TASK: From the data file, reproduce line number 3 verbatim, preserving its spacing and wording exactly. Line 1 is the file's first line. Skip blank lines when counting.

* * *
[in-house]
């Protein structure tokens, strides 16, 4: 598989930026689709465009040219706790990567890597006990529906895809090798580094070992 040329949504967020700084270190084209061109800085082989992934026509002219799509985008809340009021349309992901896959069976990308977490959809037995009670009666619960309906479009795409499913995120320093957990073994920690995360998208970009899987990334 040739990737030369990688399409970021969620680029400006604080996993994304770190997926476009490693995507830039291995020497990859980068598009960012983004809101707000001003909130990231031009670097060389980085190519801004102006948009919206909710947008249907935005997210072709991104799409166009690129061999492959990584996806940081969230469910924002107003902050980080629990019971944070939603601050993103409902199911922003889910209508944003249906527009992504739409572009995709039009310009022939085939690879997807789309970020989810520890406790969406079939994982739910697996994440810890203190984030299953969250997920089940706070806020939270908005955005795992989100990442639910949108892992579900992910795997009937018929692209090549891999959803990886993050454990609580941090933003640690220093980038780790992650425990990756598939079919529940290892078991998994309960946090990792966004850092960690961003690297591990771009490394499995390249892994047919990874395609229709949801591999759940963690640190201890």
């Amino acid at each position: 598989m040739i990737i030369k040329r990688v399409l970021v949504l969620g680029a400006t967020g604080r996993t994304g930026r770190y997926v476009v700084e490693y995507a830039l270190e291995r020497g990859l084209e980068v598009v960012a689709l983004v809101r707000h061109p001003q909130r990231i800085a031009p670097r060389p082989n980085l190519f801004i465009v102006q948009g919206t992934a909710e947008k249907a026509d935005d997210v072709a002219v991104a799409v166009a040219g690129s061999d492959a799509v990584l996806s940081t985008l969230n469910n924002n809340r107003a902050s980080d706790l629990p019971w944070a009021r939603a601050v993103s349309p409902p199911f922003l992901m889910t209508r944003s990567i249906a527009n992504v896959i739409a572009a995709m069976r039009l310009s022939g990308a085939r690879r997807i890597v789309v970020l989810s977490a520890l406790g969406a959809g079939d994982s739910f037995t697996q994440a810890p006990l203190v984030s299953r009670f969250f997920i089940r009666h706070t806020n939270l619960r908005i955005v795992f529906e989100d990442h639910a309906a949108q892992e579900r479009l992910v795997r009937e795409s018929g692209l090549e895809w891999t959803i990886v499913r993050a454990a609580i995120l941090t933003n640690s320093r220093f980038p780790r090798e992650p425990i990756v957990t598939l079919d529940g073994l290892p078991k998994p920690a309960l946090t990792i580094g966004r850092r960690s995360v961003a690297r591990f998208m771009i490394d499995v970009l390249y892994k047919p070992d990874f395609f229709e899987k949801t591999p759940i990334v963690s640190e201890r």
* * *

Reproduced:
């Amino acid at each position: 598989m040739i990737i030369k040329r990688v399409l970021v949504l969620g680029a400006t967020g604080r996993t994304g930026r770190y997926v476009v700084e490693y995507a830039l270190e291995r020497g990859l084209e980068v598009v960012a689709l983004v809101r707000h061109p001003q909130r990231i800085a031009p670097r060389p082989n980085l190519f801004i465009v102006q948009g919206t992934a909710e947008k249907a026509d935005d997210v072709a002219v991104a799409v166009a040219g690129s061999d492959a799509v990584l996806s940081t985008l969230n469910n924002n809340r107003a902050s980080d706790l629990p019971w944070a009021r939603a601050v993103s349309p409902p199911f922003l992901m889910t209508r944003s990567i249906a527009n992504v896959i739409a572009a995709m069976r039009l310009s022939g990308a085939r690879r997807i890597v789309v970020l989810s977490a520890l406790g969406a959809g079939d994982s739910f037995t697996q994440a810890p006990l203190v984030s299953r009670f969250f997920i089940r009666h706070t806020n939270l619960r908005i955005v795992f529906e989100d990442h639910a309906a949108q892992e579900r479009l992910v795997r009937e795409s018929g692209l090549e895809w891999t959803i990886v499913r993050a454990a609580i995120l941090t933003n640690s320093r220093f980038p780790r090798e992650p425990i990756v957990t598939l079919d529940g073994l290892p078991k998994p920690a309960l946090t990792i580094g966004r850092r960690s995360v961003a690297r591990f998208m771009i490394d499995v970009l390249y892994k047919p070992d990874f395609f229709e899987k949801t591999p759940i990334v963690s640190e201890r």